Sizing Up City Billboard Ordinances Fast

Those who seek to build new billboards in the U.S. quickly learn the necessity of getting permits. Billboards are one of the final regulated industries in America, governed by the Highway Beautification Act from a half-century ago. As a result, selecting a fertile market often comes down to understanding the key components of a city ordinance and what the implications are, as well as to quickly cut loose those that have little promise. So how can you quickly size a market up?

What makes a city look like a good billboard market?

The following are things to be found in a fertile market for new billboard construction:

  • Billboards are legal to begin with. You need to have the ability to build signs or there’s no point in even wasting time in the market. If billboards are prohibited, then just move on.
  • Zonings allowed that are in abundant supply. If the city says that you can only build in all commercial and industrial zonings – and almost every inch of highway frontage in the city is zoned commercial or industrial – then the odds are in your favor.
  • A reasonable spacing between signs. This can vary dramatically between markets, but a spacing of 500’ to 1,000’ between signs is typically fine. Some markets, just to destroy your ability to build new billboards will set the spacing at some ridiculous number like 5,000’ between signs (that’s nearly a mile).
  • An allowed size of at least 60 sq. ft. The smallest standardized billboard in the U.S. is the “8-sheet” which is around 5’ x 12’ in size. If the ordinance only allows signs smaller than 60 sq. ft. then you will have difficulty finding advertisers. Even better is when the market allows 400 sq. ft. to 672 sq. ft.
  • An allowed height of at least 15’. If you build the 8-sheet sign, you want it to be at least 10’ from the ground to the bottom of the sign so that nobody can damage it with graffiti.

What makes a city look like a bad target?

Just as there are signs of a fertile market, there are also signs of a market that has zero potential:

  • No billboards allowed. Well, that’s simple enough. End of story.
  • Few legal locations and all already taken. If the city only allows signs in very rare zonings and all those locations are already taken, then there’s not much more you can do.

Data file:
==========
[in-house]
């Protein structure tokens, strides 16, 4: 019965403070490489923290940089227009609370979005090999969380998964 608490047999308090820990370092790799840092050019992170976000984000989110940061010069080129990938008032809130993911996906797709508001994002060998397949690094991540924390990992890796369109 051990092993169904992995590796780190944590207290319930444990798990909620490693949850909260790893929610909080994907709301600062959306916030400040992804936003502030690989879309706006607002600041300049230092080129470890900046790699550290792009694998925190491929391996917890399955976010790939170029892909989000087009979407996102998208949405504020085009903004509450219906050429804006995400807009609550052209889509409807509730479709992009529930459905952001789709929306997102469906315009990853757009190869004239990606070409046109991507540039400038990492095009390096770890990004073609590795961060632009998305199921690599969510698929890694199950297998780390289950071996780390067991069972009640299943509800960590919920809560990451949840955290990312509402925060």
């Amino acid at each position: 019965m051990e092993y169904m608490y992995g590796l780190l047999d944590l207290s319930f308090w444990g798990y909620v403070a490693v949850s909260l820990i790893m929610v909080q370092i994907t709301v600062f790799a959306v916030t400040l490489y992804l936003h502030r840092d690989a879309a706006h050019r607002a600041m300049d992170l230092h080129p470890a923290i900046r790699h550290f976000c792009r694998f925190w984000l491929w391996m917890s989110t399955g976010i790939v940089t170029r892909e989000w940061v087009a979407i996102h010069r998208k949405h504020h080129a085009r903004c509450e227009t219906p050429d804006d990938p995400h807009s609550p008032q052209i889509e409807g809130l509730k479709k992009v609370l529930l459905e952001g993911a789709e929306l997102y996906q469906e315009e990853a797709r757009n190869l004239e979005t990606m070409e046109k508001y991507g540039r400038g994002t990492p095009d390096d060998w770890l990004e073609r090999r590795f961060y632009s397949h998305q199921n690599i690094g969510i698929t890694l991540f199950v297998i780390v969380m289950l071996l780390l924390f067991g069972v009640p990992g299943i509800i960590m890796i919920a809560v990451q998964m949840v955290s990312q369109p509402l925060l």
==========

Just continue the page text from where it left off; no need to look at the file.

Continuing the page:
• Deliberate sizes allowed that advertisers would not want. The smallest standardized billboard sign in America is 5’ x 12’, which equates to 60 sq. ft. If the city only allows signs to be 20 sq. ft. or something insanely small, then nobody will want to pay to advertiser on it.

What makes a market worthwhile to try and get variances?

When a city is hostile to billboards, there is one more alternative to just giving up, and that’s to fight back by filing for a variance. A variance is a legal document that allows you to build a billboard even though it’s normally illegal to do so. Here are the clues that a market is worth the effort to attempt to seek a variance:

  • High traffic count. The value of a billboard is always based in a large way by the size of the traffic count that drives past it. If the highway has a huge traffic count, then it’s almost always worthwhile to get a variance.
  • Path of progress. Most American cities grow in one main direction. If you can find a city that is in that path of progress, then you know that your sign will have continually higher traffic and demographics and will grow in value over time.
  • Huge limitation on signs or full moratorium. What makes a sign extremely valuable is when it holds nearly a monopoly position. It just makes sense. If you have the ability to build the only sign in a market due to extremely unfavorable laws, then that sign will be worth the effort of getting a variance.


Some markets are just better suited for building billboards than others. Learn to identify these quickly based on the above observations and you won’t waste time on markets with little potential and instead focus your time on winning ones.

Frank Rolfe started his billboard company off of his coffee table, immediately after graduating from college. Although he had no formal training on the industry, he learned as he went, and developed his own unique systems to accomplish things, such as renting advertising space. Frank was formerly the largest private owner of billboards in Dallas/Ft. Worth, as well as a major player in the Los Angeles market.